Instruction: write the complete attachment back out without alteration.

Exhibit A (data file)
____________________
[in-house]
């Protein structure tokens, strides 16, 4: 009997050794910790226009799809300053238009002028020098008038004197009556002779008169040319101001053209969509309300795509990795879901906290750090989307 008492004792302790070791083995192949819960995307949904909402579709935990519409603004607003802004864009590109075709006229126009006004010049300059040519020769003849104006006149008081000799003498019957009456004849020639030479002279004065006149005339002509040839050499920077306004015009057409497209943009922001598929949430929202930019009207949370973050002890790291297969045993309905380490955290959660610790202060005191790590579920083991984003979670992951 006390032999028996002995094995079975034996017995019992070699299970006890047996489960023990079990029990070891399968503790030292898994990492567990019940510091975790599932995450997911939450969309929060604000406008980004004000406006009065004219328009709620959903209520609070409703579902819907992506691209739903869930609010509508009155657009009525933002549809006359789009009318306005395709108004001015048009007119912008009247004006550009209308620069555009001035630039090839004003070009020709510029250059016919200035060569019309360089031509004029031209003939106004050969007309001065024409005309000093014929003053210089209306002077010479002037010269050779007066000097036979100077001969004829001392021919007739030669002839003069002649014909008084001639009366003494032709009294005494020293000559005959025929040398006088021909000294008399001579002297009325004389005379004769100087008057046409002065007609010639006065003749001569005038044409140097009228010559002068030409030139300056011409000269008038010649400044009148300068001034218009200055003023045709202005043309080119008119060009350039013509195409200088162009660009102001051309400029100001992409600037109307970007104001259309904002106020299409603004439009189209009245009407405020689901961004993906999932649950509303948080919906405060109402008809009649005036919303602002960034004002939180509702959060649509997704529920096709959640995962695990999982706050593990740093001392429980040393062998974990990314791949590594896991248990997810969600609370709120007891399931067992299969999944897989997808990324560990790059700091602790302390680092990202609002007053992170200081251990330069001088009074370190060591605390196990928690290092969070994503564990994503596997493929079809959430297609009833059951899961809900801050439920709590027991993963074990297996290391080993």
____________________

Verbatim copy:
[in-house]
């Protein structure tokens, strides 16, 4: 009997050794910790226009799809300053238009002028020098008038004197009556002779008169040319101001053209969509309300795509990795879901906290750090989307 008492004792302790070791083995192949819960995307949904909402579709935990519409603004607003802004864009590109075709006229126009006004010049300059040519020769003849104006006149008081000799003498019957009456004849020639030479002279004065006149005339002509040839050499920077306004015009057409497209943009922001598929949430929202930019009207949370973050002890790291297969045993309905380490955290959660610790202060005191790590579920083991984003979670992951 006390032999028996002995094995079975034996017995019992070699299970006890047996489960023990079990029990070891399968503790030292898994990492567990019940510091975790599932995450997911939450969309929060604000406008980004004000406006009065004219328009709620959903209520609070409703579902819907992506691209739903869930609010509508009155657009009525933002549809006359789009009318306005395709108004001015048009007119912008009247004006550009209308620069555009001035630039090839004003070009020709510029250059016919200035060569019309360089031509004029031209003939106004050969007309001065024409005309000093014929003053210089209306002077010479002037010269050779007066000097036979100077001969004829001392021919007739030669002839003069002649014909008084001639009366003494032709009294005494020293000559005959025929040398006088021909000294008399001579002297009325004389005379004769100087008057046409002065007609010639006065003749001569005038044409140097009228010559002068030409030139300056011409000269008038010649400044009148300068001034218009200055003023045709202005043309080119008119060009350039013509195409200088162009660009102001051309400029100001992409600037109307970007104001259309904002106020299409603004439009189209009245009407405020689901961004993906999932649950509303948080919906405060109402008809009649005036919303602002960034004002939180509702959060649509997704529920096709959640995962695990999982706050593990740093001392429980040393062998974990990314791949590594896991248990997810969600609370709120007891399931067992299969999944897989997808990324560990790059700091602790302390680092990202609002007053992170200081251990330069001088009074370190060591605390196990928690290092969070994503564990994503596997493929079809959430297609009833059951899961809900801050439920709590027991993963074990297996290391080993």